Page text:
Drawing of the week: Pelican

Pelican drawing by Ella JohnstonMy drawing of the week this week is of a pelican.

As a prolific drawer of birds, I’ve always wanted to draw a pelican. I like the long beak/bill (with that funky pouch) and squat body; they appear to me as both elegant and bulky at the same time.

This illustration was created with blue and orange shades of watercolour and black uni-ball pin pens. He looks quite stern here but I’m sure this guy is quite friendly when you get to know him.

Monday Moodboard: Folk patterns

Monday Moodboard Folk pattern

Joyous, colourful and breathtakingly beautiful, my folk art moodboard is perfect for brightening up this grey Monday afternoon. .

Marks, patterns and painting made by ordinary people is a constant inspiration for me. The simple shapes, harmonious composition, strong colour combinations and celebration of birds, flowers and animal life in folk art are timelessly popular in interior design and illustration.  I’ve used them as a spring board for some of the work I created for my Christmas Posca pen workshops and Christmas wrap designs – look out for those next week.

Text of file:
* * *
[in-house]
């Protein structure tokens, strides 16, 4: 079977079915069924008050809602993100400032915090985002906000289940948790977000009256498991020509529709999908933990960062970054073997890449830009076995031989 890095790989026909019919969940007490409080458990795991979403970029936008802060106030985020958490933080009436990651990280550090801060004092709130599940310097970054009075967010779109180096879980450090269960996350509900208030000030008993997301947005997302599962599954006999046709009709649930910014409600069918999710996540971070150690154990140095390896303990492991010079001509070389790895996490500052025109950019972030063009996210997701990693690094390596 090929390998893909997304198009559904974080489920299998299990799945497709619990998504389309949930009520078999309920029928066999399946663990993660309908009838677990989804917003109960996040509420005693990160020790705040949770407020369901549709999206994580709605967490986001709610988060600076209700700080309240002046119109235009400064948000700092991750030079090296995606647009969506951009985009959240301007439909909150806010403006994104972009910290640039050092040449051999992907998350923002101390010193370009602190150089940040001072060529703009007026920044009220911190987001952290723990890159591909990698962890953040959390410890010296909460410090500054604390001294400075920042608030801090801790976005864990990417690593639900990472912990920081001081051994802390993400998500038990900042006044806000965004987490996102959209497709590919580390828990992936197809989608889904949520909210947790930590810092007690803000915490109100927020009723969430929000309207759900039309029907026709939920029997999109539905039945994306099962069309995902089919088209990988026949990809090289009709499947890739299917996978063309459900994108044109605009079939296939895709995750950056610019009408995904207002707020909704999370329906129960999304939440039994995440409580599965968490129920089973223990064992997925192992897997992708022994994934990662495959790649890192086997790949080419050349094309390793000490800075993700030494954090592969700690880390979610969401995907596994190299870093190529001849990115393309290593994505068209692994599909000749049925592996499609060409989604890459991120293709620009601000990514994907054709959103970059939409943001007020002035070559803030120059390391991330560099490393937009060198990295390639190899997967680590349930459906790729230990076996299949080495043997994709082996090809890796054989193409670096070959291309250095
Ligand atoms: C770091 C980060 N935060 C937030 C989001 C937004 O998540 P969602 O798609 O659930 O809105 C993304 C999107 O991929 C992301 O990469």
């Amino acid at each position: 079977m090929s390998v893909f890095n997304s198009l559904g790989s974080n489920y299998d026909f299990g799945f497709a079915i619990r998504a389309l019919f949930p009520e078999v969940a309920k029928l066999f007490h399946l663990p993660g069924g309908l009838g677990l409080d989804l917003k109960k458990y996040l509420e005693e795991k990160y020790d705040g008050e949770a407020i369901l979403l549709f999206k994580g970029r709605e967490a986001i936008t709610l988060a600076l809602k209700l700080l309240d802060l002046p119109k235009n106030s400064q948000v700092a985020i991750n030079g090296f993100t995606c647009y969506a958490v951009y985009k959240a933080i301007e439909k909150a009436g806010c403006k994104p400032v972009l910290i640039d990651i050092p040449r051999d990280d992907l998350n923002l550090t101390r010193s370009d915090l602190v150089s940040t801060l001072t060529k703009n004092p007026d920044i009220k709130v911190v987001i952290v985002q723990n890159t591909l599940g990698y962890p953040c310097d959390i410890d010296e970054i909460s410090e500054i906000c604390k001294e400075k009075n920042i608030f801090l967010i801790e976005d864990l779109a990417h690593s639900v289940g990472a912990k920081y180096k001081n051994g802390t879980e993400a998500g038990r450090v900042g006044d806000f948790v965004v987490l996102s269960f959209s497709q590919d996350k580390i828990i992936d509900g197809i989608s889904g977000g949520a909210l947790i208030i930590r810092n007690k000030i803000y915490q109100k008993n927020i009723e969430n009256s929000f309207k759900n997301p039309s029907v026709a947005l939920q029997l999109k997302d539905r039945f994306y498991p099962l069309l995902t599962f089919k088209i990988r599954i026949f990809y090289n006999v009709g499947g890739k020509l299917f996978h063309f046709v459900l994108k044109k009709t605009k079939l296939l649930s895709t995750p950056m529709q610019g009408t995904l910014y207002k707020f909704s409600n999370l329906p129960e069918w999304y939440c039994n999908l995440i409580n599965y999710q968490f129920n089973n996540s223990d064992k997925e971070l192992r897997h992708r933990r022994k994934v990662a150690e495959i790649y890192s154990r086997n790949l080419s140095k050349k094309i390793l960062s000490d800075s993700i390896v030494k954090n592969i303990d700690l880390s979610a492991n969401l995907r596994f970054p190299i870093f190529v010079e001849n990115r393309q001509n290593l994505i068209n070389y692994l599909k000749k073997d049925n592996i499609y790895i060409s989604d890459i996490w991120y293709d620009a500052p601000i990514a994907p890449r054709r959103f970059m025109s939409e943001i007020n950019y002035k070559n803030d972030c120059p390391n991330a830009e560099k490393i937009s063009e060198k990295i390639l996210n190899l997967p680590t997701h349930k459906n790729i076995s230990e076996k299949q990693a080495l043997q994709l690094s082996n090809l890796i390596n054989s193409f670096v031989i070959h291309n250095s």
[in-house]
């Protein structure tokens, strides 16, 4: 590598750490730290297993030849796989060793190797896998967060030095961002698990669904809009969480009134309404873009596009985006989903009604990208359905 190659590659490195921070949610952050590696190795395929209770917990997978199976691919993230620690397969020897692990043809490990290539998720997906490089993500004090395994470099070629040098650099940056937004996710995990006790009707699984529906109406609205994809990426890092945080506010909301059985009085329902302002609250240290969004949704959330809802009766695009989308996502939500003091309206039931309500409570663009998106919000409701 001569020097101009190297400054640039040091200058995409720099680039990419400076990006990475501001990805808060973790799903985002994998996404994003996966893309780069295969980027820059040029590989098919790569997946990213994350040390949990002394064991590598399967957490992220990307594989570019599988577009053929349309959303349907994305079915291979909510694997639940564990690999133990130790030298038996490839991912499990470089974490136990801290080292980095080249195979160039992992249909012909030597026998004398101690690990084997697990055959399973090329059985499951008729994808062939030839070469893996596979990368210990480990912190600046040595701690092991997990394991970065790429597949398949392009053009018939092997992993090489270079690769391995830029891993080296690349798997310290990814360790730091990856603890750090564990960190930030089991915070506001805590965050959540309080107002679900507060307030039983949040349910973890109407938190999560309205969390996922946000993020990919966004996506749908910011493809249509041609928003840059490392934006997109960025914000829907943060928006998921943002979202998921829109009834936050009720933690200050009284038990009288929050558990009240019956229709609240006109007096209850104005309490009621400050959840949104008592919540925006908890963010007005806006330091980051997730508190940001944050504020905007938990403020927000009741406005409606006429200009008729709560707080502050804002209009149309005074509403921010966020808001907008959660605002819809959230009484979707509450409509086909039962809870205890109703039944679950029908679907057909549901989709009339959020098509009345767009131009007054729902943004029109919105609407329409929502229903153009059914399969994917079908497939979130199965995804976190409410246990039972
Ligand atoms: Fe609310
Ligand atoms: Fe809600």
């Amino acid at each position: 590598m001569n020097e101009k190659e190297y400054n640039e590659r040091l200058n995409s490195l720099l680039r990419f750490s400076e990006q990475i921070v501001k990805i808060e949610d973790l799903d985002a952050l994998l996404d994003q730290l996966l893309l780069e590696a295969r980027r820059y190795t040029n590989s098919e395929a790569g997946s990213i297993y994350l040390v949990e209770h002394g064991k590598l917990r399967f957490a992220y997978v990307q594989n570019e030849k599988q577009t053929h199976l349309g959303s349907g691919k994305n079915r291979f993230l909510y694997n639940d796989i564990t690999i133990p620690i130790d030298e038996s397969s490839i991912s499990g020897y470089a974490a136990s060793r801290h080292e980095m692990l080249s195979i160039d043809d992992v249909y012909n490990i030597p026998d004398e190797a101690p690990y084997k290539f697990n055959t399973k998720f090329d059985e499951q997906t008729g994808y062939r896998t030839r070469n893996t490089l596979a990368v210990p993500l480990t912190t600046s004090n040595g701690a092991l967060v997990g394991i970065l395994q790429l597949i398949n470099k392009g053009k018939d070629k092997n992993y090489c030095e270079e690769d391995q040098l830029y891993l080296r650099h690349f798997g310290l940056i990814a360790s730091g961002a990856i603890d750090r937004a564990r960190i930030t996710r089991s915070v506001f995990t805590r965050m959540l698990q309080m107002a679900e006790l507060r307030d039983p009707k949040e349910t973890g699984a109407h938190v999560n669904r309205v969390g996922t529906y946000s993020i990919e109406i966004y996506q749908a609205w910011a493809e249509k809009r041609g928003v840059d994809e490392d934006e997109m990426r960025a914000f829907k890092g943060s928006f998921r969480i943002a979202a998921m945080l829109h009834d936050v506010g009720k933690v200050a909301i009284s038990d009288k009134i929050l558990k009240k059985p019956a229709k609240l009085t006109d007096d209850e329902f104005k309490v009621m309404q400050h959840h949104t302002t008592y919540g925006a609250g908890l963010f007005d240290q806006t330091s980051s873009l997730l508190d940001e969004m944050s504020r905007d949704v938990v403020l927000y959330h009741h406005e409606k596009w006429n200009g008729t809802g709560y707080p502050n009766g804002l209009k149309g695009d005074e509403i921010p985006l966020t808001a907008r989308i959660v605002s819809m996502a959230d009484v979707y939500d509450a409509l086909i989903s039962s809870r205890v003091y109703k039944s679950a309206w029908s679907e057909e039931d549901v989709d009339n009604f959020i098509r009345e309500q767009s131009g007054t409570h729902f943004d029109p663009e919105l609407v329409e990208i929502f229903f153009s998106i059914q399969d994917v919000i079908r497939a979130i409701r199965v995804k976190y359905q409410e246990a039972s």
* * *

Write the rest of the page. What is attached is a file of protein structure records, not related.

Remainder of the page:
It’s time… Get set for Christmas!

From George Home
Decorations From George Home

It’s mid November so I feel it’s a respectable time to start getting set for Christmas. I thought I’d just do a really image-led post featuring some key festive looks that I like for home, gifting and decoration.

Retro shimmer

Decorations from Dunelm
Decorations from Dunelm

This look brings out the little girl in me. I would imagine the six year old me would have loved a shimmery, glittery tree in pinks, golds, turquoises, silvers and purples. When I was that age, the shinier the better and, while I try to be a grown up, this look still shouts “Christmas” to me.

From Next
From Next

Kiddie Christmas

From Sainsbury's
From Sainsbury’s

Now it if was up to Dr B, this is what Christmas would look like at our place.

When it comes to wrapping, I  go classy with kraft paper and twine or black/white iridescent wrap with contrasting ribbon and tags, Dr B goes all out with robins, trees, snowmen, santas and Christmas puds. His go-to colours are red, green and white because it is “proper”. He likes the fun of this look, the playfulness and, like my retro shimmer look, it reminds him of childhood. I like it too but I’m not sure if it would suit my gaff.